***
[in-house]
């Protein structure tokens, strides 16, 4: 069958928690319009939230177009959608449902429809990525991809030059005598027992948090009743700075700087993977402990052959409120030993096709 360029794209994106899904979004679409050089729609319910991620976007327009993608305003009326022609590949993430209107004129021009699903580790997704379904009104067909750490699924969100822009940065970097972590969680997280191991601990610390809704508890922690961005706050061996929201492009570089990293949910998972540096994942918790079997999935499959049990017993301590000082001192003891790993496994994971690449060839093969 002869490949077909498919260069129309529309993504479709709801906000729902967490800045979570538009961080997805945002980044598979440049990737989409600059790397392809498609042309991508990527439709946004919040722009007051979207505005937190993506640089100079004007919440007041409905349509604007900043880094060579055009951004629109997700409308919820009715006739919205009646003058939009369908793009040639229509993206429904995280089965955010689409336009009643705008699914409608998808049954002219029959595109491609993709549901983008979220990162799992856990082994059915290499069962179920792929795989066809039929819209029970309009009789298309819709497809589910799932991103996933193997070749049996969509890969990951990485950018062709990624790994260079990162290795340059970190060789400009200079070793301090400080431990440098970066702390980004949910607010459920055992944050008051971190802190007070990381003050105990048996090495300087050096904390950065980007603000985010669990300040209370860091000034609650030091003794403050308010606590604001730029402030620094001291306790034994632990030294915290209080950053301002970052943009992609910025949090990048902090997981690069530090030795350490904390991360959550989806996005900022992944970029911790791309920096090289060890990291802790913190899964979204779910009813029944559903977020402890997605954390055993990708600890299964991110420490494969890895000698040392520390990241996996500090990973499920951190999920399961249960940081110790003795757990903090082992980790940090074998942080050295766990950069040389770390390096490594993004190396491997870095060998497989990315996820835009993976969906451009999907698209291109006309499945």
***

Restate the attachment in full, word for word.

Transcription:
[in-house]
């Protein structure tokens, strides 16, 4: 069958928690319009939230177009959608449902429809990525991809030059005598027992948090009743700075700087993977402990052959409120030993096709 360029794209994106899904979004679409050089729609319910991620976007327009993608305003009326022609590949993430209107004129021009699903580790997704379904009104067909750490699924969100822009940065970097972590969680997280191991601990610390809704508890922690961005706050061996929201492009570089990293949910998972540096994942918790079997999935499959049990017993301590000082001192003891790993496994994971690449060839093969 002869490949077909498919260069129309529309993504479709709801906000729902967490800045979570538009961080997805945002980044598979440049990737989409600059790397392809498609042309991508990527439709946004919040722009007051979207505005937190993506640089100079004007919440007041409905349509604007900043880094060579055009951004629109997700409308919820009715006739919205009646003058939009369908793009040639229509993206429904995280089965955010689409336009009643705008699914409608998808049954002219029959595109491609993709549901983008979220990162799992856990082994059915290499069962179920792929795989066809039929819209029970309009009789298309819709497809589910799932991103996933193997070749049996969509890969990951990485950018062709990624790994260079990162290795340059970190060789400009200079070793301090400080431990440098970066702390980004949910607010459920055992944050008051971190802190007070990381003050105990048996090495300087050096904390950065980007603000985010669990300040209370860091000034609650030091003794403050308010606590604001730029402030620094001291306790034994632990030294915290209080950053301002970052943009992609910025949090990048902090997981690069530090030795350490904390991360959550989806996005900022992944970029911790791309920096090289060890990291802790913190899964979204779910009813029944559903977020402890997605954390055993990708600890299964991110420490494969890895000698040392520390990241996996500090990973499920951190999920399961249960940081110790003795757990903090082992980790940090074998942080050295766990950069040389770390390096490594993004190396491997870095060998497989990315996820835009993976969906451009999907698209291109006309499945």